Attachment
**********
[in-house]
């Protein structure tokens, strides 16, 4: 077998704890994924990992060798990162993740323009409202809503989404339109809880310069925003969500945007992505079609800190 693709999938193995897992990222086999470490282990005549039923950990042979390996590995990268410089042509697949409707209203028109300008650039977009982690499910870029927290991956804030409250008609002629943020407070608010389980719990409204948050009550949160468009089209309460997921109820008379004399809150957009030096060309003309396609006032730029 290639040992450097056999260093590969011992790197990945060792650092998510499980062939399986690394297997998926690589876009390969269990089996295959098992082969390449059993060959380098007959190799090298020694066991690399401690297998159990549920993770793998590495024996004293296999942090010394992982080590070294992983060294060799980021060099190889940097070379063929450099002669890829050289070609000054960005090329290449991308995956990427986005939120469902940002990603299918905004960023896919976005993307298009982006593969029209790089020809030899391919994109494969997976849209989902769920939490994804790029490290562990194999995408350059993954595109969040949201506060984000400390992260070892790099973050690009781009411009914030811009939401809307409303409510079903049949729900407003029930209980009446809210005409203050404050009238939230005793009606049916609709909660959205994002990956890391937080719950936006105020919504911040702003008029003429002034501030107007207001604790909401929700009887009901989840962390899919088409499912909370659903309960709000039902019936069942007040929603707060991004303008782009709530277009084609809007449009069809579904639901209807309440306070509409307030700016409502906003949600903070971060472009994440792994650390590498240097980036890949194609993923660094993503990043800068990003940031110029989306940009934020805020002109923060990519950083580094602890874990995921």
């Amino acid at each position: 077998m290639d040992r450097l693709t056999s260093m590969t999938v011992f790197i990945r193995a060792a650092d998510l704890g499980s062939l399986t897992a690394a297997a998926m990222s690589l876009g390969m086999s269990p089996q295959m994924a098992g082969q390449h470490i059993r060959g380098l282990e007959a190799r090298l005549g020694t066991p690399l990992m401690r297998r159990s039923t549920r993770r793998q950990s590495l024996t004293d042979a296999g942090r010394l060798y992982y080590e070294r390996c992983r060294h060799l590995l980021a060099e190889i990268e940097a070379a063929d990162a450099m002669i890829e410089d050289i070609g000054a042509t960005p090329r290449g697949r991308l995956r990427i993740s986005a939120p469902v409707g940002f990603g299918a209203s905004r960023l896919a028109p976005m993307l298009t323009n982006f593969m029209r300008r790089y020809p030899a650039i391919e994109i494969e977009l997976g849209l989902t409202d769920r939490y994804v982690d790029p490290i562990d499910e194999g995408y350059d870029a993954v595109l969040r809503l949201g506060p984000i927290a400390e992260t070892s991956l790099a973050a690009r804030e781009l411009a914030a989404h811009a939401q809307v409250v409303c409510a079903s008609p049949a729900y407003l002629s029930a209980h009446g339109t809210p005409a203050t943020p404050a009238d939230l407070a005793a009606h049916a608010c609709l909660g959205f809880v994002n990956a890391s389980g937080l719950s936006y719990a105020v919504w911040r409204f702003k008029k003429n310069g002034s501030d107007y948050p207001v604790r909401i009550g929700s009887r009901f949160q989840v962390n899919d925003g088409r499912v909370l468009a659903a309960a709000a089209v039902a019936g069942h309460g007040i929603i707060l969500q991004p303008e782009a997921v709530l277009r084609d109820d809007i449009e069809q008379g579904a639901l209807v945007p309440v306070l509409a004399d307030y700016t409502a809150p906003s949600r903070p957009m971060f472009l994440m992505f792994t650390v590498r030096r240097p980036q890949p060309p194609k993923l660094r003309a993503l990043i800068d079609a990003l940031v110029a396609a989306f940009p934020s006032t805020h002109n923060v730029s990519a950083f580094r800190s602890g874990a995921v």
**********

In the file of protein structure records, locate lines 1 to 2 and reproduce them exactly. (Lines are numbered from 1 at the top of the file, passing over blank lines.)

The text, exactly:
[in-house]
């Protein structure tokens, strides 16, 4: 077998704890994924990992060798990162993740323009409202809503989404339109809880310069925003969500945007992505079609800190 693709999938193995897992990222086999470490282990005549039923950990042979390996590995990268410089042509697949409707209203028109300008650039977009982690499910870029927290991956804030409250008609002629943020407070608010389980719990409204948050009550949160468009089209309460997921109820008379004399809150957009030096060309003309396609006032730029 290639040992450097056999260093590969011992790197990945060792650092998510499980062939399986690394297997998926690589876009390969269990089996295959098992082969390449059993060959380098007959190799090298020694066991690399401690297998159990549920993770793998590495024996004293296999942090010394992982080590070294992983060294060799980021060099190889940097070379063929450099002669890829050289070609000054960005090329290449991308995956990427986005939120469902940002990603299918905004960023896919976005993307298009982006593969029209790089020809030899391919994109494969997976849209989902769920939490994804790029490290562990194999995408350059993954595109969040949201506060984000400390992260070892790099973050690009781009411009914030811009939401809307409303409510079903049949729900407003029930209980009446809210005409203050404050009238939230005793009606049916609709909660959205994002990956890391937080719950936006105020919504911040702003008029003429002034501030107007207001604790909401929700009887009901989840962390899919088409499912909370659903309960709000039902019936069942007040929603707060991004303008782009709530277009084609809007449009069809579904639901209807309440306070509409307030700016409502906003949600903070971060472009994440792994650390590498240097980036890949194609993923660094993503990043800068990003940031110029989306940009934020805020002109923060990519950083580094602890874990995921």